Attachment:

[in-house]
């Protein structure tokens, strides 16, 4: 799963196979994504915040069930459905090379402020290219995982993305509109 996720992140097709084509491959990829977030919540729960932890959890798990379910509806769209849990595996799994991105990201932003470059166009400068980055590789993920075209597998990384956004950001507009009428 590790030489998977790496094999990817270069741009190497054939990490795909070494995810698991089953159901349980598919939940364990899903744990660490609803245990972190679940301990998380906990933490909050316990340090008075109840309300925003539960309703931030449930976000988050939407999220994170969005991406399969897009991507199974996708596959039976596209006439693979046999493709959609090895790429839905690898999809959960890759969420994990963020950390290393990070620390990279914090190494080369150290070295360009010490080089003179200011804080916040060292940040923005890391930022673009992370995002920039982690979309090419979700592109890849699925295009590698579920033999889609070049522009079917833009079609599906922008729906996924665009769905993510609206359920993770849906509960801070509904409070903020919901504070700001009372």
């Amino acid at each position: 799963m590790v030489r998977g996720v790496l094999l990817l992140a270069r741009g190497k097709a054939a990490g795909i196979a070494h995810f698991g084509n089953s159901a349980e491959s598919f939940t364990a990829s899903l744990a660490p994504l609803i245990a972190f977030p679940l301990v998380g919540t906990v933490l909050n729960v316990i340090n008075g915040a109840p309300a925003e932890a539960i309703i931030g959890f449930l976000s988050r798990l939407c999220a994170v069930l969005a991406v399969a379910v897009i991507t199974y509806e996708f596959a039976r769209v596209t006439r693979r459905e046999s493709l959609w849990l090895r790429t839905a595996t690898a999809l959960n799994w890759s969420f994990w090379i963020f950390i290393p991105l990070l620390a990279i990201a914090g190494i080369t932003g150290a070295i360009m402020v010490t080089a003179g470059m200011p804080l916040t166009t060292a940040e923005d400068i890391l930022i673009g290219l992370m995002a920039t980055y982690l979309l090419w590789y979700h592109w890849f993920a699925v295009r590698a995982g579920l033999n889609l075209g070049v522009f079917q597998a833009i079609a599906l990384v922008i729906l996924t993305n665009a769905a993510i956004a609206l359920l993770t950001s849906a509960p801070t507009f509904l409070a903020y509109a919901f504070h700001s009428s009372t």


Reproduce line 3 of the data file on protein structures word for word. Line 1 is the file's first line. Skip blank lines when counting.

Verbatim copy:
């Amino acid at each position: 799963m590790v030489r998977g996720v790496l094999l990817l992140a270069r741009g190497k097709a054939a990490g795909i196979a070494h995810f698991g084509n089953s159901a349980e491959s598919f939940t364990a990829s899903l744990a660490p994504l609803i245990a972190f977030p679940l301990v998380g919540t906990v933490l909050n729960v316990i340090n008075g915040a109840p309300a925003e932890a539960i309703i931030g959890f449930l976000s988050r798990l939407c999220a994170v069930l969005a991406v399969a379910v897009i991507t199974y509806e996708f596959a039976r769209v596209t006439r693979r459905e046999s493709l959609w849990l090895r790429t839905a595996t690898a999809l959960n799994w890759s969420f994990w090379i963020f950390i290393p991105l990070l620390a990279i990201a914090g190494i080369t932003g150290a070295i360009m402020v010490t080089a003179g470059m200011p804080l916040t166009t060292a940040e923005d400068i890391l930022i673009g290219l992370m995002a920039t980055y982690l979309l090419w590789y979700h592109w890849f993920a699925v295009r590698a995982g579920l033999n889609l075209g070049v522009f079917q597998a833009i079609a599906l990384v922008i729906l996924t993305n665009a769905a993510i956004a609206l359920l993770t950001s849906a509960p801070t507009f509904l409070a903020y509109a919901f504070h700001s009428s009372t």